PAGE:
The interest in media of anime encouraged other otaku interests, such as toy collecting, manga, cosplay and the like to flourish in our free media. Excellent animes like Naruto, Mirumo De Pon (Wagamama Fearī Mirumo de Pon!) and Yakitate Japan were now available to the general public to view, and more and more animes of high quality, like Mobile Suit Gundam SEED, Code Geass, School Rumble, Lucky Star and The Melancholy of Haruhi Suzumiya are easily watched on other mediums.

Kids now openly shout out with pride that they are in a love affair with anime and are true otakus, whether, according to sci-fi author William Gibson, in his article about the modern otaku in The Observer Magazine from the United Kingdom, the Modern Boy who takes pride in being an otaku or imitate the cool traits of bishounen characters in the anime shows, or the Mobile Girl whose interest in all things techie gives her access and entertainment to things normally reserved for the most reserved of men.

The showing of anime such as Naruto heralded the start of the Golden Age of Anime here in the Philippines.

I consider myself a Modern Boy Otaku – even if I come from a career path that’s steep with tradition and conservative values, I accept my reality that the Otaku inside me is someone I am proud to be. While it might seem strange for some of you that a thirty-something like me is an otaku and love anime like you, don’t judge me as the only one and a rarity. There are a lot of grown men like me that have come to accept anime and the otaku lifestyle in general, and still be responsible fathers, brothers and friends to young kids like you. We all like to enjoy our anime as well.

Once, being considered as an otaku was degrading for someone, including the youth of a generation ago in Japan. An otaku was considered someone without the drive to succeed in the accepted world, yet obsessed with things considered shadowy and perverse in some societies. Indeed, being an otaku was once considered criminal, but thanks to the open minded free thinking of the past few generations, the revolution in information technology and its progressive impact to our daily lives and the critical acclaim recent anime productions and their acceptance in mainstream media, the life of the otaku has changed for the better. Clearly, we who embrace this lifestyle, even here in the Philippines, carry this social existence with pride and a smile.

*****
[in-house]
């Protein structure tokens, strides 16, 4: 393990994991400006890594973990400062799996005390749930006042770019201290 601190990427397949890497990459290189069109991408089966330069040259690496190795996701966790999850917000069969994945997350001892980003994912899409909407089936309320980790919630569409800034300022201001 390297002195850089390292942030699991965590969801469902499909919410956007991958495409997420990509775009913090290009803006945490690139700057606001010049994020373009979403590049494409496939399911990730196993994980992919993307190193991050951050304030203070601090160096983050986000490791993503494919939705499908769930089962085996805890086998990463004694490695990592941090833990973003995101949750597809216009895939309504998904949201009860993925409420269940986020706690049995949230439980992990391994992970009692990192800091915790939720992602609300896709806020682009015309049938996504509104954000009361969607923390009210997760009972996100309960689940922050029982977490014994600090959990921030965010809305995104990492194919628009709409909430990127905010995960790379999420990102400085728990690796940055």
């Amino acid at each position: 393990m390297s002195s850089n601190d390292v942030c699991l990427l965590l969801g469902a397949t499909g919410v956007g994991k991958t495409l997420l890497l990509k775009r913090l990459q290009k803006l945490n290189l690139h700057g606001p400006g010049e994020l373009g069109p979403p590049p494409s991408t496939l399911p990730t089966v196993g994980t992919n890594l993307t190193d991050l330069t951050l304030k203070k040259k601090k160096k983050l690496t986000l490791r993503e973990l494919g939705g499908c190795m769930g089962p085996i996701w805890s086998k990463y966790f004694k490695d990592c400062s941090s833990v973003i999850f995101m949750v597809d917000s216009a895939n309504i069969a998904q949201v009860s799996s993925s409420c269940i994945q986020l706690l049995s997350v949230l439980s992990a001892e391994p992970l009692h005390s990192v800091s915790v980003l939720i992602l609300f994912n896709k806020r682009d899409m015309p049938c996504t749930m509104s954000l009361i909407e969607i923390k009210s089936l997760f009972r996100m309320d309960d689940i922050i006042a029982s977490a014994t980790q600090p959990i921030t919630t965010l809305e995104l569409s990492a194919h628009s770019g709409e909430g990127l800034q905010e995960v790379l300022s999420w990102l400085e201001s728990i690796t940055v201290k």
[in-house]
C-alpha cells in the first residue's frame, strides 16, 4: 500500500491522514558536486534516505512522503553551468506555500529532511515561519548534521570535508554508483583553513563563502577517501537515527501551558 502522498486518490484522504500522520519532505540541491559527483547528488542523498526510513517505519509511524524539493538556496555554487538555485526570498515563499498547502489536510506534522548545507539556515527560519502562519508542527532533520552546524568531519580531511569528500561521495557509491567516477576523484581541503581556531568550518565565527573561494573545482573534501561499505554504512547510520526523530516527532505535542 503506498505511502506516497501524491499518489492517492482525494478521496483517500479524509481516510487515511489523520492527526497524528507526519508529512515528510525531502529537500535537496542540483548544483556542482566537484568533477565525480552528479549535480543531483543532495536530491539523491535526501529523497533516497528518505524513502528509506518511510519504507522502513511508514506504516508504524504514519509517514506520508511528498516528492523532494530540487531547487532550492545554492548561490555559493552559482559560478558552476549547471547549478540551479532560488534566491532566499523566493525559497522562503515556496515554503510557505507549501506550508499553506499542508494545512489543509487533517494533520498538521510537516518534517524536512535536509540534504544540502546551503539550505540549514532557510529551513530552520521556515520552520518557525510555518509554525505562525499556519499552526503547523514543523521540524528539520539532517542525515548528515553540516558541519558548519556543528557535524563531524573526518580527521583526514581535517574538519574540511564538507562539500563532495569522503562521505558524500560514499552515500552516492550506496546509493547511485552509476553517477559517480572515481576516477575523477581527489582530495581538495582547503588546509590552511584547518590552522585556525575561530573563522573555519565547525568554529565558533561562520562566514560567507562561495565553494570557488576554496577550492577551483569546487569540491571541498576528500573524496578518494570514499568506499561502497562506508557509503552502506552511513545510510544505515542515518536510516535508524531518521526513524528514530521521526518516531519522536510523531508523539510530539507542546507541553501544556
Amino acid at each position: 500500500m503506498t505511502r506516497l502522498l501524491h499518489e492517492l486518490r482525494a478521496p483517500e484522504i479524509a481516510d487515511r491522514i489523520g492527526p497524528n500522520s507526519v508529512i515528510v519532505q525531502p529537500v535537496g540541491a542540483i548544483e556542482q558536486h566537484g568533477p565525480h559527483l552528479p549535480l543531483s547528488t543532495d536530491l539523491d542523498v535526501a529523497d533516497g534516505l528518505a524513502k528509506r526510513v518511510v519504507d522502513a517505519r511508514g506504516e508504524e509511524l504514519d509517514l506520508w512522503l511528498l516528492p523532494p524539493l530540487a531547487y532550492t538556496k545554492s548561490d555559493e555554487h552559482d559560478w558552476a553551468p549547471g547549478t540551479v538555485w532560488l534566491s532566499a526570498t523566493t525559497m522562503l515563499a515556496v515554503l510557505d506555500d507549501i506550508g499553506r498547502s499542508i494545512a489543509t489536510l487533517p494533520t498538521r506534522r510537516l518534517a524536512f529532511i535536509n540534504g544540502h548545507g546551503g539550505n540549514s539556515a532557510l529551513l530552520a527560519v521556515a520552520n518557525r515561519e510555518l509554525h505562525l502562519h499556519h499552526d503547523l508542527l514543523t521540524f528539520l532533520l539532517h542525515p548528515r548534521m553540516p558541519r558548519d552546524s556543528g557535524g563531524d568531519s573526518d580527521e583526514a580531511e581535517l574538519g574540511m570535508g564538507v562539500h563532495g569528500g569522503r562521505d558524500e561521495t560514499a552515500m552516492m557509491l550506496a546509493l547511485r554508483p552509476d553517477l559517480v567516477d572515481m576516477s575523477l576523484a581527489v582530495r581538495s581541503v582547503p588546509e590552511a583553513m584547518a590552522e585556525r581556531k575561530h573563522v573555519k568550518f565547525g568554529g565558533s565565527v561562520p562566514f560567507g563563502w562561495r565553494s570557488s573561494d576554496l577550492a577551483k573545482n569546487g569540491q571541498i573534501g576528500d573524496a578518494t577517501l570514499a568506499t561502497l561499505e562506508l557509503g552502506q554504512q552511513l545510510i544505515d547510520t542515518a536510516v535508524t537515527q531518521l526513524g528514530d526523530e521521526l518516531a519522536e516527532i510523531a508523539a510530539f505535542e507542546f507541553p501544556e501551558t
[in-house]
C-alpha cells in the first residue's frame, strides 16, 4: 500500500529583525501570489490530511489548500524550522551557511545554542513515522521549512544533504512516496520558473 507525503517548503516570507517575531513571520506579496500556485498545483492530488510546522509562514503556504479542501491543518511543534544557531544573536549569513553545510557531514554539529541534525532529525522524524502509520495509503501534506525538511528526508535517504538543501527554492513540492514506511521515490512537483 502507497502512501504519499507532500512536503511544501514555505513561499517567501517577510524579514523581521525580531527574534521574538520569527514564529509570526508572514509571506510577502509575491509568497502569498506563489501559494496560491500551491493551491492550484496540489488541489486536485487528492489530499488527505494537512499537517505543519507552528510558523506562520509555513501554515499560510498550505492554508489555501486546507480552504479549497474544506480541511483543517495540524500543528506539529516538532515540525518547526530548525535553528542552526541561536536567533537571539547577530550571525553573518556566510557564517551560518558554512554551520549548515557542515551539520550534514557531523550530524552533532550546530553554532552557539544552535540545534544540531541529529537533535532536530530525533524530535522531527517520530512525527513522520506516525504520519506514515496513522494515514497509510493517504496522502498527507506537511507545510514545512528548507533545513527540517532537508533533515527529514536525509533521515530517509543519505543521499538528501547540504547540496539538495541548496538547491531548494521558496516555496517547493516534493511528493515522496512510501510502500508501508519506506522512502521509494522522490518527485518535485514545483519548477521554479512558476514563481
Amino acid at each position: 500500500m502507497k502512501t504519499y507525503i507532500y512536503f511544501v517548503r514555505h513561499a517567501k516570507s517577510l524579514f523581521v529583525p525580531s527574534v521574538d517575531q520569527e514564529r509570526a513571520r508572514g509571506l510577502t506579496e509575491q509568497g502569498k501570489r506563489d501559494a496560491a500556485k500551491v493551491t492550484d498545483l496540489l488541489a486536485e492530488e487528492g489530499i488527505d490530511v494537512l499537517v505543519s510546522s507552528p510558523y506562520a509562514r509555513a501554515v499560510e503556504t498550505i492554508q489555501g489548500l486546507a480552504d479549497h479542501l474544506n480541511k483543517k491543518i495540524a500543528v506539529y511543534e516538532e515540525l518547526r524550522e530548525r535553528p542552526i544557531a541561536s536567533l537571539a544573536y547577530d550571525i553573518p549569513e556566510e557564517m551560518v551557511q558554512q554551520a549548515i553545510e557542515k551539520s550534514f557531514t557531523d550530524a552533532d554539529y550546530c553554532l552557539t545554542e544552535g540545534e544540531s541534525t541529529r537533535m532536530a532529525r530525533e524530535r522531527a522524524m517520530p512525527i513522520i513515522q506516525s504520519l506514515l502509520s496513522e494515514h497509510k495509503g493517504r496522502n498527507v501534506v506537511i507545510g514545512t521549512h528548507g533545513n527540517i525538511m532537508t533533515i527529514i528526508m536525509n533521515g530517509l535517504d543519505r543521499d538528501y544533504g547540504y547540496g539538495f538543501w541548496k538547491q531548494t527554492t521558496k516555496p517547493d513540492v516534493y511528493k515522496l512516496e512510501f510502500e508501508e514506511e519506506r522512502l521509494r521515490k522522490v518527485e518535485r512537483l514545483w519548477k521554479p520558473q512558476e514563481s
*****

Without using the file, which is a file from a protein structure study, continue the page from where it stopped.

We are currently living in arguably the Golden Age of Anime and otakus here in the Philippines, and I envy all of you young ones – you have all the time and chances in the world to enjoy your youth to the fullest in this day and age. But I am thankful that in my thirty-something years of my life, I grew up in the same time that anime grew up here in the Philippines. And I see anime likes a pretty and intelligent lady going thru the rigors of her young life – from its humble beginnings and troubled youth, to its grand debut and full maturity into Pinoy mainstream society.

Author’s Notes

Azrael Coladilla is a self-proclaimed artist/techie from Pasig City. You can read his research on the history of anime shows here in the Philippines at his blog.

William Gibson is a science fiction author, who contributed an article about the modern otaku youth in Japan and the whole world in The Observer Magazine.

All the research materials I used from their sites are their own work and I take no credit for them.

For questions, topic suggestions and rants, please feel free to comment after this post.